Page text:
OPENING ACTIVITY: Get Out of Jail and Be Free
Before class, make copies of a “Get Out of Jail, Free” card from a Monopoly game. If you don’t have the game, you can find the image and copy it from many sites online. As class begins, give each student a copy, then ask how it felt to be “free” from something that once “jailed” them. For example, they may have been able to burn the mortgage paper on their house, finally pay off a car loan or other debt, or leave a difficult situation behind them.
This week’s story is about a man who was in prison for legitimate reasons—because he broke the law—and his subsequent release following not one but two “get out of jail” undertakings.
OPENING STORY: [Read the story aloud or make copies and pass them around.]
RELEASED FROM PRISON—TWICE!
Matthew Charles was heartbroken when he was sentenced to 35 years in prison for selling crack cocaine. Although he knew he deserved to be in prison and that serving 10 years for his crimes was probably too little, he thought he might get 20 years—not 35.
What contributed to Charles’ long sentence was his troubled past. The court considered him a repeat offender. Charles says that his home life was chaotic. His father was physically abusive to his mother and though Charles tried to not be like his father, he says that he “ended up being a worse version of him … if not a carbon copy.” To escape, Charles joined the army. However, he struggled with authority and “grew angrier, eager to rebel.” After being honorably discharged, Charles returned home and starting getting involved in a number of criminal activities. He was eventually convicted of kidnapping and assault, and after his parole he began selling crack. One of his clients, a soldier from a nearby base who was caught in possession of crack, turned him in.
Charles experienced what he calls a “spiritual awakening” while awaiting trial. An inmate befriended him and gave him a Bible. Charles began reading it alone in his cell and reluctantly spoke to God, saying, “Well, if You’re real, You’re going to have to kind of prove it because I haven’t experienced You in no part of my life.” Charles said that he then “just started weeping and crying and it felt good. It just cracked the shell.”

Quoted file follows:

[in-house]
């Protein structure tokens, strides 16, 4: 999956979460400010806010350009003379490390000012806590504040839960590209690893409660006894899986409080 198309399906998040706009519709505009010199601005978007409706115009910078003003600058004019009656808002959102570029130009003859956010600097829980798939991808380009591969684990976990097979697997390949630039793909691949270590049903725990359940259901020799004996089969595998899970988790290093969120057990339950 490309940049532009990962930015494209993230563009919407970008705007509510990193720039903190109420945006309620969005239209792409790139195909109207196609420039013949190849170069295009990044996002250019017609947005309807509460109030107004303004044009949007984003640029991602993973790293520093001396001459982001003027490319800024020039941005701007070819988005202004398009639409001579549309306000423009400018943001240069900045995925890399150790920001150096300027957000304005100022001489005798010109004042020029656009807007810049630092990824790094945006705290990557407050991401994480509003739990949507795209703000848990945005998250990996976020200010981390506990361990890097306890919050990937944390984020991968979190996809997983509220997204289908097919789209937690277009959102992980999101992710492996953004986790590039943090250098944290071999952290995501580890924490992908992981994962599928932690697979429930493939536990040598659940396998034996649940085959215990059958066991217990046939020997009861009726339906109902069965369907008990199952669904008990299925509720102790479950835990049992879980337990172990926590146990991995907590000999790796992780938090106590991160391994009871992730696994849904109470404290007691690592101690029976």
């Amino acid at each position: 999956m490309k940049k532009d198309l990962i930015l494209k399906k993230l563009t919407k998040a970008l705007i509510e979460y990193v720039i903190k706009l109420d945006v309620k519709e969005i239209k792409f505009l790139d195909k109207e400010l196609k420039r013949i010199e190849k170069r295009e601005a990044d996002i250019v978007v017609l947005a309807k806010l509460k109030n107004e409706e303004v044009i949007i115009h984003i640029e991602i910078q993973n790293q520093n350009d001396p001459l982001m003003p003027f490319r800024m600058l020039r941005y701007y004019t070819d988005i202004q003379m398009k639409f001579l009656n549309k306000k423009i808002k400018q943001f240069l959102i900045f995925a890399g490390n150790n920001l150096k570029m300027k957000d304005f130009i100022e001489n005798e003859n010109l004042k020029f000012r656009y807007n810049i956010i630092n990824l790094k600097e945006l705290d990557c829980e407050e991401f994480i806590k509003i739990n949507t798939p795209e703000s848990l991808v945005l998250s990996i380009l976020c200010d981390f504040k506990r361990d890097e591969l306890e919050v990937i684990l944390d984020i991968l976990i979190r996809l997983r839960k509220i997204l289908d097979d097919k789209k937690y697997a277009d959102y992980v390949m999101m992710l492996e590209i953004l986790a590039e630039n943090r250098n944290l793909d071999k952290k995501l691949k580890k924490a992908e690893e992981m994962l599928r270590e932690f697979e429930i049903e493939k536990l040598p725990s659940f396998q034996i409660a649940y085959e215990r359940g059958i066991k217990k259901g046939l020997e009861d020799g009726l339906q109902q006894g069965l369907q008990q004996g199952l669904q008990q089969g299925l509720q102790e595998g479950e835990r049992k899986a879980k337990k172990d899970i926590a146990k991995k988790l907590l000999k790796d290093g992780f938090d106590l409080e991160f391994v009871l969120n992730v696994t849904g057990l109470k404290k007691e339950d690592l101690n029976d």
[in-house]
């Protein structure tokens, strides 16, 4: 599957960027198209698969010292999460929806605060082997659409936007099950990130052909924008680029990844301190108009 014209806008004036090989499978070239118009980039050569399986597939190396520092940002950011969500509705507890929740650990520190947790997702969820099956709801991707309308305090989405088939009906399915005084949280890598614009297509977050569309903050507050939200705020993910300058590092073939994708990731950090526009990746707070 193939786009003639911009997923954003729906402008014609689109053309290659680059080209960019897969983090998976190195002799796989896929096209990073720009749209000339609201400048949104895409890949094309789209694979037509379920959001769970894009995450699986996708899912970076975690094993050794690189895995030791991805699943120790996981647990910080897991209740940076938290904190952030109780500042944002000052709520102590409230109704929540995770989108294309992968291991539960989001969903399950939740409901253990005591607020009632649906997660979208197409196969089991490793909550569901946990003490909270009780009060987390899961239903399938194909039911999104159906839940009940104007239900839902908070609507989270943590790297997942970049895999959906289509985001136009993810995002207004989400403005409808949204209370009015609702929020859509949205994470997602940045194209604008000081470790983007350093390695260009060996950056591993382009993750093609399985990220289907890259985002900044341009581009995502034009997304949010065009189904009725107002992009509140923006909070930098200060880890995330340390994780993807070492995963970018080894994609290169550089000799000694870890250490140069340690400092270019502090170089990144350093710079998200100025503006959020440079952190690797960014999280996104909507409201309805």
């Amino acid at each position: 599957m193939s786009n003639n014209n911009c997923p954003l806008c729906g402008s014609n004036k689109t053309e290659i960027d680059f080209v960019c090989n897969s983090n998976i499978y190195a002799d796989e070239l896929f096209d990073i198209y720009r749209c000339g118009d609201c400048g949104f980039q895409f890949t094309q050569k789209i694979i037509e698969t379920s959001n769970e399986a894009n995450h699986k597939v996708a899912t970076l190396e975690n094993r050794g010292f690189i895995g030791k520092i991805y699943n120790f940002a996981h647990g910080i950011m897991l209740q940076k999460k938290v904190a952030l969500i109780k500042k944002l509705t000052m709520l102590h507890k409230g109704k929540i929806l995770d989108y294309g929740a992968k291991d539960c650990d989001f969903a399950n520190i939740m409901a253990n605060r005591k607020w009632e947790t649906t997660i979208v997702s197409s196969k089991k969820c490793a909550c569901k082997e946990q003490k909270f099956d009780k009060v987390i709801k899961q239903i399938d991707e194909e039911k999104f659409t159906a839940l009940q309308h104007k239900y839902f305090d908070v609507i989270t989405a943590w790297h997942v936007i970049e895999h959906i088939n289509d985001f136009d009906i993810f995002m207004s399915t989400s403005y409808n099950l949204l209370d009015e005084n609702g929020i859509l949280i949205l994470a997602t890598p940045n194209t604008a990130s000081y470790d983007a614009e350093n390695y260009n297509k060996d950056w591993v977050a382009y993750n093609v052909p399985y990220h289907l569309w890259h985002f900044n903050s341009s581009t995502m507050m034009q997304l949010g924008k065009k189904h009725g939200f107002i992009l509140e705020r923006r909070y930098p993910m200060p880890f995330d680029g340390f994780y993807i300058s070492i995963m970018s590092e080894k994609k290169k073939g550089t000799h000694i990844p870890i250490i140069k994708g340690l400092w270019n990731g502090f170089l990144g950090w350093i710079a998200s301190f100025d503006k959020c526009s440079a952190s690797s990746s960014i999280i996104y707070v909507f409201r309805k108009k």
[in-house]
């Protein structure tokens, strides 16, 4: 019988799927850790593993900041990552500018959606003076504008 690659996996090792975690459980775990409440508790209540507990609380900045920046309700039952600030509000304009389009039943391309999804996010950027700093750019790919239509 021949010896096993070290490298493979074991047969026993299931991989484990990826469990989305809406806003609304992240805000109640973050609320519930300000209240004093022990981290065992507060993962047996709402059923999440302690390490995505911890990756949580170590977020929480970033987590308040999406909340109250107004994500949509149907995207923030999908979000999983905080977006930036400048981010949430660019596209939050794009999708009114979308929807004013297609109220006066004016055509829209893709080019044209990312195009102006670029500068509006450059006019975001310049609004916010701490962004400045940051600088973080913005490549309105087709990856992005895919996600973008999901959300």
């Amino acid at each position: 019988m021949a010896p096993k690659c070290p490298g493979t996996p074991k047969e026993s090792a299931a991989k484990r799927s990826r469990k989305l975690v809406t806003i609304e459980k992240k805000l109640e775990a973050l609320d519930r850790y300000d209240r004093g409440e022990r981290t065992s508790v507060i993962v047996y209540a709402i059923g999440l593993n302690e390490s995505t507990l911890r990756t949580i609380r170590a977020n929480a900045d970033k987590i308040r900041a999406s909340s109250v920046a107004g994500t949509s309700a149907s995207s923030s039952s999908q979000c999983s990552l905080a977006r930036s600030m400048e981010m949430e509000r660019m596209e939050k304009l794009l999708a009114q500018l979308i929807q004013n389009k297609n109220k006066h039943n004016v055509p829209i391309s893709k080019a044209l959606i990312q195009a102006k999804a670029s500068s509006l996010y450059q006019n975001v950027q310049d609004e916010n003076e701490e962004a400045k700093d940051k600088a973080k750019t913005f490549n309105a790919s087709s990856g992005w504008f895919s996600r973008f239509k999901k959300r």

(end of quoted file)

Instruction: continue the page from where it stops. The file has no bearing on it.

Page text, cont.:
This “awakening” contributed to Charles desire to rebuild himself. In the two decades he spent in prison, he completed more than 30 Bible correspondence courses, taught GED classes, worked on a college degree, and became a law clerk. And he received no negative marks on his discipline record during the entire time.
Although Charles was not eligible for early release due to changes in federal laws that abolished paroles, he did qualify for a reduced minimum sentence under an act initiated in 2010 by the Obama Administration. In 2016, a judge reduced Charles’s sentence to time served, and Charles was “free to build the life he envisioned” while behind bars. In the two years that followed, Charles got a job, rented an apartment, bought a car, volunteered in charities on weekends, and became involved in a serious relationship. But while this was going on, the government appealed his release, claiming that his status as a repeat offender in 1996 disqualified him for the reduced sentence. A federal court agreed, and in May of 2018, Charles returned to prison to complete his original sentence.
Shortly after that, many began advocating for Charles’s clemency. More than 50,000 people signed an online petition requesting his release. Politicians and celebrities joined in the chorus of voices saying that his recent incarceration was unjustified. But it was the “First Step Act,” signed into law by President Trump late last year, that eventually saved Charles. His attorney successfully argued that if Charles had been convicted under this act, he would have been subject to less severe penalties. A federal judge agreed, and in early January, Charles was released from prison a second—and hopefully final—time.
In an interview following his second release from prison, Charles said, “I still had a dark cloud hanging over my head due to the fact that I know that the government had appealed my sentence. But today, that dark cloud has evaporated.”
Now ask your class to form small groups to discuss their answers to these questions.
- Do some of your past sins seem to bind or haunt you? If you feel you can share about it, do so.
- What has helped you to break some of the chains of sin that bind or haunt you?
- How can knowing that you are no longer condemned for your sins be a source of encouragement and empowerment for you?